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Measuring Heat

  1. Sep 23, 2013 #1
    the question states exactly:

    Air passes over an electric heater at a steady rate of 2500 cubic centimeters per second. the steady inlet flow temperature of the air is 20 degree celcius and the steady outlet temperature is 40 degree celcius.
    part a. what is the heat absorbed by the air passsing over the heater in 2 hours
    part b. obtain an estimate power rating of the heater. is this too high or too low? explain.
    [density of air = 1.2kg/cm^3; specific heat capacity of air= 1000Jkgcm^-3]




    the equations i used were P=E/t; E=mcΔθ; ρ=m/V



    for part a: After some substitutions i said P= (ρVcΔθ)/(t) where V/t = 2500cm^3s^-1
    then i multiply my answer from that by 7200seconds and said that was the heat absorbed.

    for part b: i just took the answer from P= (ρVcΔθ)/(t) and said that was the estimated power rating. my answers were P= 60MW and E=4.32 × 10^11 J

    the text however says the answer was P= 60W and E=4.32×10^5 J. i assumed my answer was correct and the book had a mistake. when i showed my teacher however she said it was wrong to try again but i stuck.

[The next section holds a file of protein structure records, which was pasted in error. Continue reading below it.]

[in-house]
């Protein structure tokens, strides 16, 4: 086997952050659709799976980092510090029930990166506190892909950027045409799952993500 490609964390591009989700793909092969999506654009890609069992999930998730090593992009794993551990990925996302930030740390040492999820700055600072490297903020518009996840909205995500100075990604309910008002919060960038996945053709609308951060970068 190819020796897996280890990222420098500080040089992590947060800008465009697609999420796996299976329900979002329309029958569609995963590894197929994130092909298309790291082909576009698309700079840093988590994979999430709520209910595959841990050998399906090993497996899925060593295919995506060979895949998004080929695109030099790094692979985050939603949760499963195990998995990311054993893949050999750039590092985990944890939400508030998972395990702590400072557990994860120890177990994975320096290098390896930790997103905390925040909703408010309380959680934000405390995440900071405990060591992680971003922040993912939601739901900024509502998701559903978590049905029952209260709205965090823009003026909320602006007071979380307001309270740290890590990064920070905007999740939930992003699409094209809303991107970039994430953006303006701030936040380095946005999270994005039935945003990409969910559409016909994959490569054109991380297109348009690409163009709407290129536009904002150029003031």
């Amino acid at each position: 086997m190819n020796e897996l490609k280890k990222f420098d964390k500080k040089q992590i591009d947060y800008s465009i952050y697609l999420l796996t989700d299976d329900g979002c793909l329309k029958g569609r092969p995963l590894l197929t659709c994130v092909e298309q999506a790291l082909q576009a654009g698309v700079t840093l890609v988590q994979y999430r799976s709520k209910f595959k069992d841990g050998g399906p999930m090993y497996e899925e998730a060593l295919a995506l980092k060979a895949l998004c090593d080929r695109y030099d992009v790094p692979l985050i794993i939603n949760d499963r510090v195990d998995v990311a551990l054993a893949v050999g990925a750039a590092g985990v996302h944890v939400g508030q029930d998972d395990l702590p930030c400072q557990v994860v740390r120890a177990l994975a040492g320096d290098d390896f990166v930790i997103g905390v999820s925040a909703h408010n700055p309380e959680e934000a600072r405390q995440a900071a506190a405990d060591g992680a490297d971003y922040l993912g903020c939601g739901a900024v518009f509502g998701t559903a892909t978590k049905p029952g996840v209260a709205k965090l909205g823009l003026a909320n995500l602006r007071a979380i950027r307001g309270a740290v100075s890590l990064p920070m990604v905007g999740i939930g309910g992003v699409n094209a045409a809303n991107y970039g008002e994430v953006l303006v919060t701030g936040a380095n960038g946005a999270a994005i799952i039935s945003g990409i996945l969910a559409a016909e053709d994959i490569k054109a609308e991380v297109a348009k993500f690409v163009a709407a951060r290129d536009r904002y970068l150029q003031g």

2. jcsd
  3. Sep 23, 2013 #2

    gneill

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    Staff: Mentor

    Hello KevinO. Welcome to Physics Forums.

    The units attached to the specific heat capacity for air look mighty suspicious. Should be J/(K*kg) I'd think.
    I think it would be helpful if you were to expand on that ad show more details of your work. Could be you've got a problem with unit conversions...
    Yup, the books answers look okay to me, too.
     
  4. Sep 23, 2013 #3
    thank you for the welcome:
    Yes the units for it was suppose to be J/(K*kg)
    my solution was:
    P=ρVc∆θ/t=[1.2kg/(cm^3)×2500cm^3×1000J/(kg*K)×20K]/1s=6.0×10^7 J/(s)
    P*t= E = 6.0×10^7 J/s × 7200s = 4.32×10^11 J
     
    Last edited: Sep 23, 2013
  5. Sep 23, 2013 #4

    gneill

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    Staff: Mentor

    Okay, your density for air is not correct (I should have spotted that earlier). If air had a mass of 1.2 kg for every cubic centimeter (about the size of a sugar cube), we'd be swimming, not walking!

    The density of air should be 1.2 kg per cubic meter :wink:
     
  6. Sep 24, 2013 #5
    Thank you it works out great now.I checked the book to make sure i did not type the units wrong but the book has it with the wrong units. She should have point that out though instead of making me frustrated thinking i doing something wrong. thanks again.
     
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